Queensland Rugby League has today unveiled its Reconciliation Action Plan, a key strategic document that formally recognises the game’s commitment to fostering reconciliation and inclusiveness on and off the field.
The initiative is aligned to the QRL Diversity and Inclusion Framework and is the culmination of an 18-month project led by the league’s Indigenous Advisory Committee.
QRL managing director Robert Moore said it was a significant milestone for the game.
“This is about providing a deeper understanding of Aboriginal and Torres Strait Islander cultures,” Moore said.
“And just as importantly, it is about a united approach, and truly understanding what is important to our communities.
“Our RAP is about applying cultural processes that can be incorporated into our business operations and Board strategies.”
QRL Reconciliation Action Plan
At the heart of the RAP is a commitment to further develop the capacity and reach of Aboriginal and Torres Strait Islander rugby league through the development of sustainable partnerships and activities.
The QRL currently works collaboratively with a number of community organisations, including Deadly Choices, FOGS and the Arthur Beetson Foundation.
The RAP features 14 “action” points, all of which aim to drive community and social improvement outcomes throughout the state.
Each action is attached to deliverables as well as timelines, all assigned to a designated working group or department within the game.
The unveiling of the 2020-21 RAP is another feather in the cap for the game after the QRL was last month announced as a finalist in the Queensland Reconciliation Awards.
These awards recognised businesses, community organisations, educational institutions and initiatives that committed to building a more inclusive society across the state.
Indigenous Advisory Committee co-chair Eddie Monaei said this award, along with the launch of the RAP, would not have been possible without the support of the QRL Board.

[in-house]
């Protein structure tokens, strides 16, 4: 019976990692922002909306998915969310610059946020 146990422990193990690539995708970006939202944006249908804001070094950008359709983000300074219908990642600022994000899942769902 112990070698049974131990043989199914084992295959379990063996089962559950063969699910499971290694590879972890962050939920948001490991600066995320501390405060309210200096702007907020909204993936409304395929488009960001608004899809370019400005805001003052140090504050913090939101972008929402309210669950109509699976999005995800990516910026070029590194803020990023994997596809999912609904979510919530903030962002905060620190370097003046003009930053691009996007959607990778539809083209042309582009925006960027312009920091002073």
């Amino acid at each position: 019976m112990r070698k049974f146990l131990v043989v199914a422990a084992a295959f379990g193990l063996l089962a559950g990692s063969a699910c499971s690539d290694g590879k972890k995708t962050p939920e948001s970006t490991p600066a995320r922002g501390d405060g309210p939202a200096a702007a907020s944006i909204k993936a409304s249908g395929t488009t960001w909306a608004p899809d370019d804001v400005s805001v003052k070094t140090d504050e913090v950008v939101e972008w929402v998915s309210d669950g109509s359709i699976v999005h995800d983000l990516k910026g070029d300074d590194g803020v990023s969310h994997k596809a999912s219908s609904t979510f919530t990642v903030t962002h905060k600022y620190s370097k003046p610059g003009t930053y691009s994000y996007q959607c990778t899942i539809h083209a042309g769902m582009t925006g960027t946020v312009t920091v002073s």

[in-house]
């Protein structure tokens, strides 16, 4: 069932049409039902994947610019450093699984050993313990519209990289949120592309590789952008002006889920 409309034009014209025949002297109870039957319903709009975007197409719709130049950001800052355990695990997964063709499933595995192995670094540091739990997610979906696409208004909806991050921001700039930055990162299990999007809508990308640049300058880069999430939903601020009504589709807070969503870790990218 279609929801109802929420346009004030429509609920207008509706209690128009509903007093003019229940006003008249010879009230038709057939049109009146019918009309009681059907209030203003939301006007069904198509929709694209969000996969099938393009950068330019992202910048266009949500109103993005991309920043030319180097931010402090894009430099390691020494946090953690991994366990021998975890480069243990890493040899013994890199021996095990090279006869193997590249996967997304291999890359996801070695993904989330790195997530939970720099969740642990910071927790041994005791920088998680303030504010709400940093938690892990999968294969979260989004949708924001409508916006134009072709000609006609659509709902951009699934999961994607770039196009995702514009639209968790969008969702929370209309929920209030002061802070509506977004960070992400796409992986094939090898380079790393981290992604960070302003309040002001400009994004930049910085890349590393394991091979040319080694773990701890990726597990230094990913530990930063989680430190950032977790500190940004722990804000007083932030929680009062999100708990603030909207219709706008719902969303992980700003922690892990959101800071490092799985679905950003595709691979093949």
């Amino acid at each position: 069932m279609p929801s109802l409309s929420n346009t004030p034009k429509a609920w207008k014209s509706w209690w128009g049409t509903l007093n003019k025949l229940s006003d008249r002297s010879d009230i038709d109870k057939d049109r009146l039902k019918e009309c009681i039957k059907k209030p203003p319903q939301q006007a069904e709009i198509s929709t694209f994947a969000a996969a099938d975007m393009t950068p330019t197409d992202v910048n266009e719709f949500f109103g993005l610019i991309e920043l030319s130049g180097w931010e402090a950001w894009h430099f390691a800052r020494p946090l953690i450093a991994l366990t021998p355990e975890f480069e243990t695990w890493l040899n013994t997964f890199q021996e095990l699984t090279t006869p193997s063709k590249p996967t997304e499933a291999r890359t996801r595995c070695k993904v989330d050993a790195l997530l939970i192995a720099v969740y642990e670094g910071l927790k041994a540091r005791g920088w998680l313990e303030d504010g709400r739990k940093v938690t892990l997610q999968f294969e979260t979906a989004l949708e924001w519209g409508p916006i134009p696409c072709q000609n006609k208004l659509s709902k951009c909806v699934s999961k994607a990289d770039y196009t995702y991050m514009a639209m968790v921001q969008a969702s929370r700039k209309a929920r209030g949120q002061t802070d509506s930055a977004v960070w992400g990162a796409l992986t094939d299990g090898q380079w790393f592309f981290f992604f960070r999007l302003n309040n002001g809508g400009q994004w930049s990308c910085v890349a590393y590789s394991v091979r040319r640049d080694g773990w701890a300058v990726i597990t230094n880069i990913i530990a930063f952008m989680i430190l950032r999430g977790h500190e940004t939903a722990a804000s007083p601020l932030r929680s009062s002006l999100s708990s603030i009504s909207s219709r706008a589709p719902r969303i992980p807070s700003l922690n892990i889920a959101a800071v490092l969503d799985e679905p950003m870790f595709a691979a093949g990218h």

“I am extremely pleased that the Queensland Rugby League Board have firstly recognised the contributions of Aboriginal and Torres Strait Islander people to our game,” Monaei said.
“Secondly, we are grateful to the Board for having the confidence in the Indigenous Advisory Committee within the QRL to champion the inception of a Reconciliation Action Plan to our game.
“We now have a solid document that recognises how much capacity we have and how much we have grown as a game.”
Monaei said the RAP recognised the efforts and contributions of the non-Indigenous and Indigenous staff within the game.
“Now that we have a Reconciliation Action Plan, it sets the platform from a strategic perspective to look at how we can improve the employment of First Nations people within rugby league,” Monaei said.
“It looks at building and branching out and us linking up with partners and stakeholders across the Queensland Government sector so that we have a footprint within our Aboriginal and Torres Strait Islander communities.
“This will then improve governance in order for us to support the growth of the game and support the individuals within some isolated locations.”
Monaei said education was a key component of the RAP.
“Education is onerous on staff to embrace what cultural capability means for an organisation,” Monaei said.
“Cultural capability comes in many forms, but it is important to note that cultural capability references an ongoing learning journey for staff.
“You don’t have to be Indigenous to understand history because history is something that we are now creating with this plan.
“Everyone can now be part of this journey in terms of writing the next script to improve our game and to ultimately be a more inclusive game.”